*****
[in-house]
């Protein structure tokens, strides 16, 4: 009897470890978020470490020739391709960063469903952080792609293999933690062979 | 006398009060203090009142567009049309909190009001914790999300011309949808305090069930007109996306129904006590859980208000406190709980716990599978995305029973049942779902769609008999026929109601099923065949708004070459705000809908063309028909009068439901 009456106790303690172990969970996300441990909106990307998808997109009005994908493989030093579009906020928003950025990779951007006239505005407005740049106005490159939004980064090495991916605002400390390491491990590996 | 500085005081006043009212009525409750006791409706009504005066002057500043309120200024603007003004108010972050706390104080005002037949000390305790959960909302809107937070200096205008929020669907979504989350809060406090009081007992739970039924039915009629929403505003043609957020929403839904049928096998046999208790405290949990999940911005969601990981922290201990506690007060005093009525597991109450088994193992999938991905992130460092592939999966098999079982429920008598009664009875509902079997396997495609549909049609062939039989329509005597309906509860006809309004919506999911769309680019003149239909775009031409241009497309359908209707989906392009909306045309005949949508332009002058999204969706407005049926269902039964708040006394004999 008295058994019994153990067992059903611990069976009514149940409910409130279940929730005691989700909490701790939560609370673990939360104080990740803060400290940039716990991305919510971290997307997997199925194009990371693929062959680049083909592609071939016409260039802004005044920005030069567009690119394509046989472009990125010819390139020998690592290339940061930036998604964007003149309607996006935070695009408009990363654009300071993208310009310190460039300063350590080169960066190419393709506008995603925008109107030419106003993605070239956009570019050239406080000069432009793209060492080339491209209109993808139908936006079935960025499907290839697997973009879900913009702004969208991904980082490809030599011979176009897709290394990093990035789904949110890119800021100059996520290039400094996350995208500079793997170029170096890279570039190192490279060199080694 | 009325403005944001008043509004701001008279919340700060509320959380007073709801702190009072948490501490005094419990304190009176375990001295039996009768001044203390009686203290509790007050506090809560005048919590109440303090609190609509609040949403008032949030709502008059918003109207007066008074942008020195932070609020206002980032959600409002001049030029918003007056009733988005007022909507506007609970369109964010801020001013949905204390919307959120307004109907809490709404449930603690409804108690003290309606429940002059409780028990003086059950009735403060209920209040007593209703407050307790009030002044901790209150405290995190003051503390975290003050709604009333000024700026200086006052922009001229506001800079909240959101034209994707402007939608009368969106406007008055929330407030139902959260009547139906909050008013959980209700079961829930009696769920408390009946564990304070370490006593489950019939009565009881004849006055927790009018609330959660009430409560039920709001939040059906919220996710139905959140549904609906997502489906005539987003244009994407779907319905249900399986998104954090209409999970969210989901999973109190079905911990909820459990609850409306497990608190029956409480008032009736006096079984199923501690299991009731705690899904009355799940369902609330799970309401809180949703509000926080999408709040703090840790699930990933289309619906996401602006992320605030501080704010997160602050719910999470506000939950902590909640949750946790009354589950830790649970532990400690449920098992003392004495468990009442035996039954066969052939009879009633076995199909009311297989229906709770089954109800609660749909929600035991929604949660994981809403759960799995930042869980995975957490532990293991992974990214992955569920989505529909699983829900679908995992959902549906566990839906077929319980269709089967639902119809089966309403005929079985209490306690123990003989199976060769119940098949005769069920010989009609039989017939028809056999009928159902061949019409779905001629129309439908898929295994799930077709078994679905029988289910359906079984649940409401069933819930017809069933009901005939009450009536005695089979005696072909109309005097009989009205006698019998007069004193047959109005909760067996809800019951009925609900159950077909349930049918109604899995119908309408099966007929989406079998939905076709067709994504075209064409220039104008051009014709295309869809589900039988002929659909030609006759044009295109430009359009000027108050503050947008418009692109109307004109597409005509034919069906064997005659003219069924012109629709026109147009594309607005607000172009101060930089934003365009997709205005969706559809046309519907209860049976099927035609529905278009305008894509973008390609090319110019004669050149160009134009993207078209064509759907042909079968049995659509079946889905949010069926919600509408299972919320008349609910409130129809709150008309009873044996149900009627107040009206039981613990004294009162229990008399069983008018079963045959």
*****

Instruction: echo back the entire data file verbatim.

[in-house]
């Protein structure tokens, strides 16, 4: 009897470890978020470490020739391709960063469903952080792609293999933690062979 | 006398009060203090009142567009049309909190009001914790999300011309949808305090069930007109996306129904006590859980208000406190709980716990599978995305029973049942779902769609008999026929109601099923065949708004070459705000809908063309028909009068439901 009456106790303690172990969970996300441990909106990307998808997109009005994908493989030093579009906020928003950025990779951007006239505005407005740049106005490159939004980064090495991916605002400390390491491990590996 | 500085005081006043009212009525409750006791409706009504005066002057500043309120200024603007003004108010972050706390104080005002037949000390305790959960909302809107937070200096205008929020669907979504989350809060406090009081007992739970039924039915009629929403505003043609957020929403839904049928096998046999208790405290949990999940911005969601990981922290201990506690007060005093009525597991109450088994193992999938991905992130460092592939999966098999079982429920008598009664009875509902079997396997495609549909049609062939039989329509005597309906509860006809309004919506999911769309680019003149239909775009031409241009497309359908209707989906392009909306045309005949949508332009002058999204969706407005049926269902039964708040006394004999 008295058994019994153990067992059903611990069976009514149940409910409130279940929730005691989700909490701790939560609370673990939360104080990740803060400290940039716990991305919510971290997307997997199925194009990371693929062959680049083909592609071939016409260039802004005044920005030069567009690119394509046989472009990125010819390139020998690592290339940061930036998604964007003149309607996006935070695009408009990363654009300071993208310009310190460039300063350590080169960066190419393709506008995603925008109107030419106003993605070239956009570019050239406080000069432009793209060492080339491209209109993808139908936006079935960025499907290839697997973009879900913009702004969208991904980082490809030599011979176009897709290394990093990035789904949110890119800021100059996520290039400094996350995208500079793997170029170096890279570039190192490279060199080694 | 009325403005944001008043509004701001008279919340700060509320959380007073709801702190009072948490501490005094419990304190009176375990001295039996009768001044203390009686203290509790007050506090809560005048919590109440303090609190609509609040949403008032949030709502008059918003109207007066008074942008020195932070609020206002980032959600409002001049030029918003007056009733988005007022909507506007609970369109964010801020001013949905204390919307959120307004109907809490709404449930603690409804108690003290309606429940002059409780028990003086059950009735403060209920209040007593209703407050307790009030002044901790209150405290995190003051503390975290003050709604009333000024700026200086006052922009001229506001800079909240959101034209994707402007939608009368969106406007008055929330407030139902959260009547139906909050008013959980209700079961829930009696769920408390009946564990304070370490006593489950019939009565009881004849006055927790009018609330959660009430409560039920709001939040059906919220996710139905959140549904609906997502489906005539987003244009994407779907319905249900399986998104954090209409999970969210989901999973109190079905911990909820459990609850409306497990608190029956409480008032009736006096079984199923501690299991009731705690899904009355799940369902609330799970309401809180949703509000926080999408709040703090840790699930990933289309619906996401602006992320605030501080704010997160602050719910999470506000939950902590909640949750946790009354589950830790649970532990400690449920098992003392004495468990009442035996039954066969052939009879009633076995199909009311297989229906709770089954109800609660749909929600035991929604949660994981809403759960799995930042869980995975957490532990293991992974990214992955569920989505529909699983829900679908995992959902549906566990839906077929319980269709089967639902119809089966309403005929079985209490306690123990003989199976060769119940098949005769069920010989009609039989017939028809056999009928159902061949019409779905001629129309439908898929295994799930077709078994679905029988289910359906079984649940409401069933819930017809069933009901005939009450009536005695089979005696072909109309005097009989009205006698019998007069004193047959109005909760067996809800019951009925609900159950077909349930049918109604899995119908309408099966007929989406079998939905076709067709994504075209064409220039104008051009014709295309869809589900039988002929659909030609006759044009295109430009359009000027108050503050947008418009692109109307004109597409005509034919069906064997005659003219069924012109629709026109147009594309607005607000172009101060930089934003365009997709205005969706559809046309519907209860049976099927035609529905278009305008894509973008390609090319110019004669050149160009134009993207078209064509759907042909079968049995659509079946889905949010069926919600509408299972919320008349609910409130129809709150008309009873044996149900009627107040009206039981613990004294009162229990008399069983008018079963045959």